Opposition to military coups did not affect the positive fundamental relationship the Turkish people had with its army. In opinion polls carried out over the years, the Turkish army has repeatedly been portrayed as the official institution most highly regarded among the public. A Pew Institute survey published in October 2015 showed that this is still the case. According to the survey findings, the Turkish army was the only institution to be seen as favorable among more than 50% of the public.

The Turkish army also underwent changes that distanced itself from carrying out more coups. Erdogan established a practical grip on the army, appointed loyal officers and associates, and took legal action against officers suspected of revolutionary intentions. The tension between the Justice and Development Party and the army was evident, although in the last two years the trend actually reversed and there was a process of rapprochement. Officers who had been arrested were released from prison, and the army won greater freedom of action with regard to fighting against the Kurds.

When on the night of July 15 the Turkish military officials began to implement the coup they had devised, they found themselves working under different conditions from those that existed in previous coup attempts. They were unable to mobilize the entire military apparatus, and this left its mark on the operational aspects of the management of the coup. In addition, the public sphere did not allow the military freedom of action like it did in the past. Erdogan’s call to action via a cell phone to the citizens of Turkey take to the streets was extremely effective.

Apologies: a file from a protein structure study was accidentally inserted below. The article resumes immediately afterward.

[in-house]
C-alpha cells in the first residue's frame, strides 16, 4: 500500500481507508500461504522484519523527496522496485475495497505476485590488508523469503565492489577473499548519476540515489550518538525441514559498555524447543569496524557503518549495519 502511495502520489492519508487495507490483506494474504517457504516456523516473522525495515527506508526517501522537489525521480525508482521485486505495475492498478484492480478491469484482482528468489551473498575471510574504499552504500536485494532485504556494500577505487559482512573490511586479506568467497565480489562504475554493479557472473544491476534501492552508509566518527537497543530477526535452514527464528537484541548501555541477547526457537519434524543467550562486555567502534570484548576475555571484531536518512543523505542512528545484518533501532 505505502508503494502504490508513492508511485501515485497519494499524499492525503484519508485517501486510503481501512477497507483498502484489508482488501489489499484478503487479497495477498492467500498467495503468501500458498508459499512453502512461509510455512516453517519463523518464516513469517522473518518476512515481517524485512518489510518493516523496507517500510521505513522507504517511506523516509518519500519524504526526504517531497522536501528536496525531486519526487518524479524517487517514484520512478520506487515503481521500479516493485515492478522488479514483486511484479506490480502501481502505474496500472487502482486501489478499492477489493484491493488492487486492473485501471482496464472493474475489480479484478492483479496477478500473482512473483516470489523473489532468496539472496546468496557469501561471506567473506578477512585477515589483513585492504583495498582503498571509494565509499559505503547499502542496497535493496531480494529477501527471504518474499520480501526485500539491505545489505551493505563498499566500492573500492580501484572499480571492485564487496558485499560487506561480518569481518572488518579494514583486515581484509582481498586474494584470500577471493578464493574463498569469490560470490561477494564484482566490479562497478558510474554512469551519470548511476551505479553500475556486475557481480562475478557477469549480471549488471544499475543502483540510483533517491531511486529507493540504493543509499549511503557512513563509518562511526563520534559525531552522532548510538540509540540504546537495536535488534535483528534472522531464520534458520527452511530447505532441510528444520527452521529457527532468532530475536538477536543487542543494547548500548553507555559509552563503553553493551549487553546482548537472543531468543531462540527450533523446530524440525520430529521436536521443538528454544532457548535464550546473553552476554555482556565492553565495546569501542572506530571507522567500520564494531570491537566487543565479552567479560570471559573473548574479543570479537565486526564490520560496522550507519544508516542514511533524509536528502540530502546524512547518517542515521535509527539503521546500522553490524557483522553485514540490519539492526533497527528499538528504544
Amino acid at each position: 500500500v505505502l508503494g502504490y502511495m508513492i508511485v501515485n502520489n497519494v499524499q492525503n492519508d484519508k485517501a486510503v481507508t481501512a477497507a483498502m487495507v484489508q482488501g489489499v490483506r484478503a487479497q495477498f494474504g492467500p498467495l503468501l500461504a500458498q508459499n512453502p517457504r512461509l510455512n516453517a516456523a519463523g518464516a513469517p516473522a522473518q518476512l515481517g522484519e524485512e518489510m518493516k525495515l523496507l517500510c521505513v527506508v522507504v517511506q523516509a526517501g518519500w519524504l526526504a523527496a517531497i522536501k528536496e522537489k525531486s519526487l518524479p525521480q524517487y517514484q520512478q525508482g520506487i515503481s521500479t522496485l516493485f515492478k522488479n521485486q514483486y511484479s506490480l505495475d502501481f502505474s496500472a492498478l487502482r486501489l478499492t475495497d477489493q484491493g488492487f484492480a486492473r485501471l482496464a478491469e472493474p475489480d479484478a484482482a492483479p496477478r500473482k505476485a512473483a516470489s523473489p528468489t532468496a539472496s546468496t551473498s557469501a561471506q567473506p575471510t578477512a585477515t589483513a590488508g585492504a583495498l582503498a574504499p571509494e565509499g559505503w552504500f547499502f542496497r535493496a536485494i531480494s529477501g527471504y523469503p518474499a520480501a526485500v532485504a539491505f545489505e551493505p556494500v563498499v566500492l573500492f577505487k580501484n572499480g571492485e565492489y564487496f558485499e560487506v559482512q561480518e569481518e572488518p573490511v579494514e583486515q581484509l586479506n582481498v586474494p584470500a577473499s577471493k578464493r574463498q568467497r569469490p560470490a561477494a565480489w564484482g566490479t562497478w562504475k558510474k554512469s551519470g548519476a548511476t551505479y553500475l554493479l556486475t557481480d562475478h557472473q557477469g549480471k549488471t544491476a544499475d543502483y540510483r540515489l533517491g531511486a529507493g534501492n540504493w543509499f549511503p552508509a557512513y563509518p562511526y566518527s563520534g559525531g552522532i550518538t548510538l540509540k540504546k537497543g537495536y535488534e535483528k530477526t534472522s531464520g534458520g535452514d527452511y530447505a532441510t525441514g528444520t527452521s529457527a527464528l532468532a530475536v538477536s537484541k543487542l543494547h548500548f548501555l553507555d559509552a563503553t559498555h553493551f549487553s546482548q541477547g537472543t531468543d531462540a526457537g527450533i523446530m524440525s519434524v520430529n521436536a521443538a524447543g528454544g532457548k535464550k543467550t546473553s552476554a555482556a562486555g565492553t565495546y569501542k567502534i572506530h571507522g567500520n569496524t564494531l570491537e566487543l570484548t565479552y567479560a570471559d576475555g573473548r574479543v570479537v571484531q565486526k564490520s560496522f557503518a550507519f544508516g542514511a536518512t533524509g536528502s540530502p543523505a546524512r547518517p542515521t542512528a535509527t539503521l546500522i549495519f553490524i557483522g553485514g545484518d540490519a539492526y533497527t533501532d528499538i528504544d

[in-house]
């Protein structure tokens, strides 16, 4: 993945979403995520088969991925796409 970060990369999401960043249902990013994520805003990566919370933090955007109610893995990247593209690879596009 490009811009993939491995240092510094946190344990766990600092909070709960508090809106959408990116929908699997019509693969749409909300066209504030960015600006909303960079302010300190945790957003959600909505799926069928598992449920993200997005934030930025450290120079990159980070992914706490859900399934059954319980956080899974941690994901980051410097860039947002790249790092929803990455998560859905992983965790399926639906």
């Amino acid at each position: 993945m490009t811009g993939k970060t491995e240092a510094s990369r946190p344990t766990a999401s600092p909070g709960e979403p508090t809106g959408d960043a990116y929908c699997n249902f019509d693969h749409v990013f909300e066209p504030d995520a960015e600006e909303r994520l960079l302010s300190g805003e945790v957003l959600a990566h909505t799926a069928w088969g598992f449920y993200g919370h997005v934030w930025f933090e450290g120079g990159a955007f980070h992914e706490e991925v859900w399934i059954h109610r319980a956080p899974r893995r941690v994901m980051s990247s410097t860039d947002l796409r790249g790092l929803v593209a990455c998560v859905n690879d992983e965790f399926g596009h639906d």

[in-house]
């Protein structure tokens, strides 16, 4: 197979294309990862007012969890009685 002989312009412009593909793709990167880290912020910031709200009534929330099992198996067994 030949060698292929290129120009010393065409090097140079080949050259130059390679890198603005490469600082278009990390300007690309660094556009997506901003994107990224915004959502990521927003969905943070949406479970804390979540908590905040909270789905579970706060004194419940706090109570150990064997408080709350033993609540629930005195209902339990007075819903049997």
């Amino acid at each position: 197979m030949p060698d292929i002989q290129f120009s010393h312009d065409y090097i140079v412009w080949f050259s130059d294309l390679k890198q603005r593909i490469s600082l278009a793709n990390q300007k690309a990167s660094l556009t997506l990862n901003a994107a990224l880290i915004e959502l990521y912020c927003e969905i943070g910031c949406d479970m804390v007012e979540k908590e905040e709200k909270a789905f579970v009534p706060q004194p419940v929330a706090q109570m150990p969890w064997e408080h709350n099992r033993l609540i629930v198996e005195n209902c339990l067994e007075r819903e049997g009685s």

Erdogan’s supporters were not alone. Even the president’s political opponents came out against the coup. Citizens, the media (including those under attack from Erdogan) and the opposition parties (including the pro-Kurdish party, which Erdogan opposes), issued an appeal against regime change via a military coup. When it comes to their struggle over the future of Turkish democracy, they want to carry it out in a way that is loyal to their principles, similar to the civil struggle that took place in 2013 at Gezi Park.

The situation in the army, Erdogan’s popularity and the public’s opposition, determined the outcome of the coup attempt. While there are still some question marks regarding the timing of the coup, which came as a surprise, there is more clarity about what will happen now. Erdogan will leverage the events of recent days to increase his efforts to bolster his regime even more in the face of those in the army who oppose him, the justice system and the media. He already began to do this immediately after the suppression of the coup, highlighting his opponent Fethullah Gülen – an exiled cleric residing in Pennsylvania – as being behind the plot, and increasing pressure on the United States to extradite him to Turkey. It is also possible that Erdogan will exploit the situation to realize his ambition of officially establishing presidential rule in Turkey.

The steps Erdogan will take after the coup, in the name of protecting democracy, are expected to make the Turkish government even more centralized, and increase criticism of the president’s eroding of democracy. However, the survival of a democratically elected government – even if its behavior is problematic – is preferable to a change of government through a military coup. This is now very much understood in Turkey, and was reflected in statements published following the coup attempt in Washington, Brussels, Berlin and Jerusalem.

(originally published by i24)